And then finally at the bottom of the back cover is written “L’enfin de le Guerre” translated “The End of the War”. What more personal and poignant treasure or talisman of his youth spent as a medic caring for the injured, dying and dead in France in 1917 than this modest piece of canvas inscribed with the places he would remember forever.

Each family object was saved for a reason. Each object has a story. Some can be discerned, some can be discovered but each deserves our attention. “Perhaps a patina is a process of rubbing back so that the essential is revealed.”

Kelly Wheaton Copyright 2021 All Rights Reserved

9 Comments on “The Inherited Object Revisited”

  1. It’s so long ago, I cannot remember my password., so it would not let me post. However, I did enjoy your article.

    Kew is closed for the pandemic, although I did continue with research on line, when possible – soldiers’ effects, medical records etc

    Hope you are all well,

    Susan

  2. Kelly my heart busts when I read your stories and now I know why. You came from a writer. You are deciphering your precious gift. I didn’t have any answers to any of the “Moser”mysteries. However, slowly but surely I have solved a great many of them. My daddy was a flawed man and I stayed on him like I was an adult talking to another adult. Never revealing his more than tough life as a boy being put in charge of the entire family at 10 years old to his WWII service, the Greatest Generation and the most silent about their woes. I inherited things too. Among the things in a ragged couple of cowboy hat boxes were his letters home. Screamed volumes. Can’t wait to see him in Heaven so I can once again talk adult to adult and ask him why he couldn’t tell me and I’ll also apologize. As an old woman I have been judged by some who never walked a mile in my shoes.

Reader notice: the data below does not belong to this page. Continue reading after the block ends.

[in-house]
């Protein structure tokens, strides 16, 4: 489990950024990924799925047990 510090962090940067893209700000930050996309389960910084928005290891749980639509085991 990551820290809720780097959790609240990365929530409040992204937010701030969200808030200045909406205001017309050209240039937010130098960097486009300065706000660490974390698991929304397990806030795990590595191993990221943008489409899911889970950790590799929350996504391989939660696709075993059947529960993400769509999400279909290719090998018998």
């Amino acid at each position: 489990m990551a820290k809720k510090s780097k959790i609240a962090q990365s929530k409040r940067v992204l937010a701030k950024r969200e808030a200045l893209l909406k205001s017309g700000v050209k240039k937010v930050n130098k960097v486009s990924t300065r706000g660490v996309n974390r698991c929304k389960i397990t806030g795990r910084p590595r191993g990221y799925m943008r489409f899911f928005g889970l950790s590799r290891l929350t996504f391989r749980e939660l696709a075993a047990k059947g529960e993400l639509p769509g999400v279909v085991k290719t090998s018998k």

Marti Moser

    • Writers of many stripes, but writers indeed. Never really considered myself one, but suppose I am of a sort. We grow we tell stories. Sometimes we touch another’s heart and we hear the music. I like to think we’ll meet our parents again somehow or another.

  3. Hi Kelly, I loved reading about your family, and especially about your Grandfather, Milo Mosier, and his time during WW1. It was facinating to actually see his copy of ‘Artifacts’, and to hear you speak of it. I purchased Milo’s book many years ago, and strangely enough, just re-read it a few months ago. I’ve now started researching items from my own personal collection of many things, as I’ve opened an on-line store. So imagine my surprise when I stumbled onto your writings. Anyways, I have a copy of his book, in pristine condition, no marks, clean and tight as new, and I would like to know if you’d want it. I think considering the work you have invested in your family over the past 50 plus years, the least I could offer you along your journey is this book. I’d happily send it to you, free of course, if you want. Well, best wishes for your continued research, and all my best to you and your family.
    Cheers, Paul Gillmore, BC, Canada.

    • Paul, Thanks so much for your kind words and offer. I do have a couple dozen copies so no need to send unless you wanted to. It was self published for friends and family and as time goes on fewer and fewer people will appreciate it—but that is the way of it. I do hope someday someone picks it up and finds something of value. Kelly